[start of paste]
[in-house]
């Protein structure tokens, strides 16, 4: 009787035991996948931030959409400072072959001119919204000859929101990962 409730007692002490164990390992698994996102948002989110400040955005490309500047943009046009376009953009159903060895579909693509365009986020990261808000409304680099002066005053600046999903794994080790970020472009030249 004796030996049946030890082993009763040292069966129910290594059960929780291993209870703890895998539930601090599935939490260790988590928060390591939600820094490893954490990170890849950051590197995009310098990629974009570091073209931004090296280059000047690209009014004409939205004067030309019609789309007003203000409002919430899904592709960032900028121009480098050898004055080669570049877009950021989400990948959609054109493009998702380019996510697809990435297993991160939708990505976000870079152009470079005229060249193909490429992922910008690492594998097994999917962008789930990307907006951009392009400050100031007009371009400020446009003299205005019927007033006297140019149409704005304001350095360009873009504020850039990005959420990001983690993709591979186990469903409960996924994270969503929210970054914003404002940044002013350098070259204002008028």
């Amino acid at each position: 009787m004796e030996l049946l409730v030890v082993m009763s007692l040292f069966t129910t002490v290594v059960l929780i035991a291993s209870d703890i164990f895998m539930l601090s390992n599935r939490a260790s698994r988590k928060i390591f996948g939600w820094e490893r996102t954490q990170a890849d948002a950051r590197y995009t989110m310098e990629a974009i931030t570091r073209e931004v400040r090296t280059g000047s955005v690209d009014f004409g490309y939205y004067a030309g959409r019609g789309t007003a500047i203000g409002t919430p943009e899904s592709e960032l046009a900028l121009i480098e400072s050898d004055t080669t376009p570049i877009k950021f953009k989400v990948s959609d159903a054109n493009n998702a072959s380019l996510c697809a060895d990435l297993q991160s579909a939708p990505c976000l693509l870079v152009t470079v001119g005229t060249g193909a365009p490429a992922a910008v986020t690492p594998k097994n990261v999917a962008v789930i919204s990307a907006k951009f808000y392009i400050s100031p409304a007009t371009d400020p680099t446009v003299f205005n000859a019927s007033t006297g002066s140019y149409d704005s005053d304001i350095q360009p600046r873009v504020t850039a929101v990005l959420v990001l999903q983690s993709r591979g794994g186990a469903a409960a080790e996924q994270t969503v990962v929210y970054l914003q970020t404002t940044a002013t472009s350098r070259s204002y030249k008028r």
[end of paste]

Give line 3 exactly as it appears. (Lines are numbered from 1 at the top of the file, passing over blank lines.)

């Amino acid at each position: 009787m004796e030996l049946l409730v030890v082993m009763s007692l040292f069966t129910t002490v290594v059960l929780i035991a291993s209870d703890i164990f895998m539930l601090s390992n599935r939490a260790s698994r988590k928060i390591f996948g939600w820094e490893r996102t954490q990170a890849d948002a950051r590197y995009t989110m310098e990629a974009i931030t570091r073209e931004v400040r090296t280059g000047s955005v690209d009014f004409g490309y939205y004067a030309g959409r019609g789309t007003a500047i203000g409002t919430p943009e899904s592709e960032l046009a900028l121009i480098e400072s050898d004055t080669t376009p570049i877009k950021f953009k989400v990948s959609d159903a054109n493009n998702a072959s380019l996510c697809a060895d990435l297993q991160s579909a939708p990505c976000l693509l870079v152009t470079v001119g005229t060249g193909a365009p490429a992922a910008v986020t690492p594998k097994n990261v999917a962008v789930i919204s990307a907006k951009f808000y392009i400050s100031p409304a007009t371009d400020p680099t446009v003299f205005n000859a019927s007033t006297g002066s140019y149409d704005s005053d304001i350095q360009p600046r873009v504020t850039a929101v990005l959420v990001l999903q983690s993709r591979g794994g186990a469903a409960a080790e996924q994270t969503v990962v929210y970054l914003q970020t404002t940044a002013t472009s350098r070259s204002y030249k008028r």